How Adam and Eve killed the dinosaurs – updated

In my recent reviews of the rise and fall of the Intelligent Design (ID) movement (see here and here), I mentioned that the IDers were not young Earth creationists. They accepted almost all of the scientific conclusions regarding the age of the Earth and evolution. What they wanted was to overthrow the idea of both methodological and philosophical (or metaphysical) naturalism that they felt undermined the basis for belief in god.
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How Intelligent Design went agley

As I said in my post yesterday that looked at the moribund state of the ID movement these days, there was always a deep-rooted tension between the Intelligent Design (ID) group and young Earth creationists. The ID people were playing a long game. Their goal was to overthrow the principle of naturalism that governed scientific practice and which they felt ruled out any role for god. As I have said before, naturalism can be divided into methodological naturalism in which you look for natural causes and explanations for any phenomena, and philosophical naturalism, the idea that the material world governed by natural laws is all there is and thus a priori rules out any possibility of any kind of supernatural phenomena.
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What happened to the Intelligent Design movement?

When the Intelligent Design movement started there were four key players. The founder was a professor of law at Berkeley named Phillip Johnson who cast a legal eye at the evidence on favor of evolution and wrote a book Darwin on Trial that argued that the case for evolution had not been proven beyond a reasonable doubt. He was the brains behind the so-called ‘Wedge Strategy’ that sought to undermine naturalism, staring by gradually undermining the idea that methodological naturalism was an integral part of science.
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Categorizing the ‘nones’ and why their numbers are rising

The rise in the number of people who self-identify as not being affiliated with any religion, popularly referred to as ‘nones’, is now a well-reported story. Richard Flory has been researching this phenomenon and has written an article based on his findings and says that the reasons for the rise are more complex than just the increasing secularization of society.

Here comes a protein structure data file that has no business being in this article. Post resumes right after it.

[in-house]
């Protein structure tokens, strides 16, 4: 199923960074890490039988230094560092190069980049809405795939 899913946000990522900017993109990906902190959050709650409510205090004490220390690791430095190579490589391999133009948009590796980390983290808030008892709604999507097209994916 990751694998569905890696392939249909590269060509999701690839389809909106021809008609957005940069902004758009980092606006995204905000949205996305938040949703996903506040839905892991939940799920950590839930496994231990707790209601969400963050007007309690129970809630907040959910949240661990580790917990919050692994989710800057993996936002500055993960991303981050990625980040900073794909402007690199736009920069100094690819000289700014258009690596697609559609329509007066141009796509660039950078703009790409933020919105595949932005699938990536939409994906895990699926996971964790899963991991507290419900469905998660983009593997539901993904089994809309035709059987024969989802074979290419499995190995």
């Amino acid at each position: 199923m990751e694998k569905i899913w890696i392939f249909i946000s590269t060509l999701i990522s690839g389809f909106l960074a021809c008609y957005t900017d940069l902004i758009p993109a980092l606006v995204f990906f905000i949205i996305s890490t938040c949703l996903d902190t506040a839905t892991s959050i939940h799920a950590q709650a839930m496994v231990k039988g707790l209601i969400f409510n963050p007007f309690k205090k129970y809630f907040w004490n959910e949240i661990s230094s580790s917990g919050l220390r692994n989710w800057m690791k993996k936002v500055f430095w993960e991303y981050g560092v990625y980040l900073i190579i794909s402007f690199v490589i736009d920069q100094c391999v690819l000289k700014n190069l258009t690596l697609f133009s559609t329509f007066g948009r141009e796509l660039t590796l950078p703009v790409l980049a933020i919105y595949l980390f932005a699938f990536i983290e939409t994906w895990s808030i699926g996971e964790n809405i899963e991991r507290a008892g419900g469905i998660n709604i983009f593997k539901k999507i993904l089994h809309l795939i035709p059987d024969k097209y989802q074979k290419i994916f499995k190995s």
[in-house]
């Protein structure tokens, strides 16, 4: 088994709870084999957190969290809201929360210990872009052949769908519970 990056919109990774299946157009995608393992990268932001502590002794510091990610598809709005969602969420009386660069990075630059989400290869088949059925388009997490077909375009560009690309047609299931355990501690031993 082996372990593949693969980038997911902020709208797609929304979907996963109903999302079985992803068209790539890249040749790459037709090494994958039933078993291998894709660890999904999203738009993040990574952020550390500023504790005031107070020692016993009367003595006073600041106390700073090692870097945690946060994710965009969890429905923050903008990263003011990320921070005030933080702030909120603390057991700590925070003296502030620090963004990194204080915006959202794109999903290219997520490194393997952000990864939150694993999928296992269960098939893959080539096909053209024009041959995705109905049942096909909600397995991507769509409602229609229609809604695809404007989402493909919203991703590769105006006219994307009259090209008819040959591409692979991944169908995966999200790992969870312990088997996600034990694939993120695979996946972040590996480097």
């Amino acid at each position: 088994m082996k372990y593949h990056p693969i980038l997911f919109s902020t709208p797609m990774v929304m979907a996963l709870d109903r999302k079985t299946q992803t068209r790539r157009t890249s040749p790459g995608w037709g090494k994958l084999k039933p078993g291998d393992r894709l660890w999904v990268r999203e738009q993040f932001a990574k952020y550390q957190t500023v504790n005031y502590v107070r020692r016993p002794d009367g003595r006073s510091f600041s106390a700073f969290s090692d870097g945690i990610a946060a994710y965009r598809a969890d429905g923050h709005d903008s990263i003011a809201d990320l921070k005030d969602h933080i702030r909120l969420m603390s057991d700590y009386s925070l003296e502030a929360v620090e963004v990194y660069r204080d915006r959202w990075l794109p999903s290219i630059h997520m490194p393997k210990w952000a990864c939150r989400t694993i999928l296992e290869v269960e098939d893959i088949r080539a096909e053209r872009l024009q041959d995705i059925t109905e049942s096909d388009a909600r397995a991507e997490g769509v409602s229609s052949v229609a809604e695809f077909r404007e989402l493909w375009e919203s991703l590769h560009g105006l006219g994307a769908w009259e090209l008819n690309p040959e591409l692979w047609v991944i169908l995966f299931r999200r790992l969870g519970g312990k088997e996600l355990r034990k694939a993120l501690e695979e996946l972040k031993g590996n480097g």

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Escaping from evangelical hell

Maggie Rowe has written a memoir Sin Bravely: My Great Escape From Evangelical Hell that describes how she managed to break free of the shackles that bound her to the evangelical movement. In this interview, she discusses her obsessive worrying about going to hell and her search, while still a believer, for a therapist who could soothe her fears within the framework in which hell remained a reality. She search took her to a place called Grace Point Evangelical Psychiatric Institute
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Taking Darwin to church

I received this communication about a project known as Take Darwin to Church to try and decrease the opposition to the ides of Darwinian evolution.

FOR IMMEDIATE RELEASE: Religious Leaders Bring Darwin to Church

(Wed., Jan. 4, 2017) Tempe, Ariz.—This year, a coalition of religious leaders, Humanists and scientists aims to bridge the perceived divide between science and religion by taking Darwin to church. Dozens of congregations all over the country are opening their pulpits to science advocates this year in a new interfaith project, Take Darwin to Church.
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The true meaning of Christmas

It is a bit late I know to reflect on Christmas but I just came across this program by Philomena Cunk who explores the origins, history, and meaning of Christmas in her own inimitable style, utilizing the wide-eyed innocent trope to perfection. As she says, Christmas has exploded all over the globe, and now can be found everywhere, even inside churches. I did learn some interesting history as well, such as that Oliver Cromwell banned Christmas celebrations.
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Are you a real child of god or merely an adopted one?

From time to time I come across theological debates of the kind I used to concern myself with during the time when I was a religious believer. Usually these are familiar ones that recycle old controversies but last week I came across one that was new to me that was prompted by an evangelical preacher named Paula White, yet another proponent of the infamous ‘prosperity gospel’ that tells suckers believers that if they ‘plant a seed’, i.e., send the evangelist money, they will reap financial rewards. White has been invited to participate at Donald Trump’s inauguration and some other evangelicals are criticizing that move, accusing White of promoting heretical views.
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